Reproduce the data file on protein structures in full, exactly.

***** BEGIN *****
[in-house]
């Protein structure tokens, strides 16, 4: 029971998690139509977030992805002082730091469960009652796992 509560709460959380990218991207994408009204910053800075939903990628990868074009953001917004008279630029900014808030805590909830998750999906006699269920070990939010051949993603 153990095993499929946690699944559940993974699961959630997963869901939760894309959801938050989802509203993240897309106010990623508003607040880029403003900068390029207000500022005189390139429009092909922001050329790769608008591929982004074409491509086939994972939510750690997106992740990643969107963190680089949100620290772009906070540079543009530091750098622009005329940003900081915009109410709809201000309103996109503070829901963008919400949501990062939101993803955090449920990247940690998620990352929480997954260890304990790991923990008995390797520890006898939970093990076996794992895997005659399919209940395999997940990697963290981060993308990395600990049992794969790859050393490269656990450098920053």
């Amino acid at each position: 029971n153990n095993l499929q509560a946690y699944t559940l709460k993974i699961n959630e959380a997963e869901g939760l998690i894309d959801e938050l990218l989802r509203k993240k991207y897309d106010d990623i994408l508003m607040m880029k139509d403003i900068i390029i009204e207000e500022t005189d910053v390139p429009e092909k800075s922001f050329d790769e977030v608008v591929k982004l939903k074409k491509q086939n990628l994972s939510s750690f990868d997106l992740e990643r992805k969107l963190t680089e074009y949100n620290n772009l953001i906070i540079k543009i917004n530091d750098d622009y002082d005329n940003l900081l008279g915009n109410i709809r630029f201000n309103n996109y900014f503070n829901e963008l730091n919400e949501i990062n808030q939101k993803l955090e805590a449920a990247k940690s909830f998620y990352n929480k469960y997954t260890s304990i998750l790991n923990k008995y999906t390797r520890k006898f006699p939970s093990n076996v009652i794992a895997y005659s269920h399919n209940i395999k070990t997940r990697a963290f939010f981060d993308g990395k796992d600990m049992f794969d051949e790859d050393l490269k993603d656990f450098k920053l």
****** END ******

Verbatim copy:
[in-house]
């Protein structure tokens, strides 16, 4: 029971998690139509977030992805002082730091469960009652796992 509560709460959380990218991207994408009204910053800075939903990628990868074009953001917004008279630029900014808030805590909830998750999906006699269920070990939010051949993603 153990095993499929946690699944559940993974699961959630997963869901939760894309959801938050989802509203993240897309106010990623508003607040880029403003900068390029207000500022005189390139429009092909922001050329790769608008591929982004074409491509086939994972939510750690997106992740990643969107963190680089949100620290772009906070540079543009530091750098622009005329940003900081915009109410709809201000309103996109503070829901963008919400949501990062939101993803955090449920990247940690998620990352929480997954260890304990790991923990008995390797520890006898939970093990076996794992895997005659399919209940395999997940990697963290981060993308990395600990049992794969790859050393490269656990450098920053």
């Amino acid at each position: 029971n153990n095993l499929q509560a946690y699944t559940l709460k993974i699961n959630e959380a997963e869901g939760l998690i894309d959801e938050l990218l989802r509203k993240k991207y897309d106010d990623i994408l508003m607040m880029k139509d403003i900068i390029i009204e207000e500022t005189d910053v390139p429009e092909k800075s922001f050329d790769e977030v608008v591929k982004l939903k074409k491509q086939n990628l994972s939510s750690f990868d997106l992740e990643r992805k969107l963190t680089e074009y949100n620290n772009l953001i906070i540079k543009i917004n530091d750098d622009y002082d005329n940003l900081l008279g915009n109410i709809r630029f201000n309103n996109y900014f503070n829901e963008l730091n919400e949501i990062n808030q939101k993803l955090e805590a449920a990247k940690s909830f998620y990352n929480k469960y997954t260890s304990i998750l790991n923990k008995y999906t390797r520890k006898f006699p939970s093990n076996v009652i794992a895997y005659s269920h399919n209940i395999k070990t997940r990697a963290f939010f981060d993308g990395k796992d600990m049992f794969d051949e790859d050393l490269k993603d656990f450098k920053l």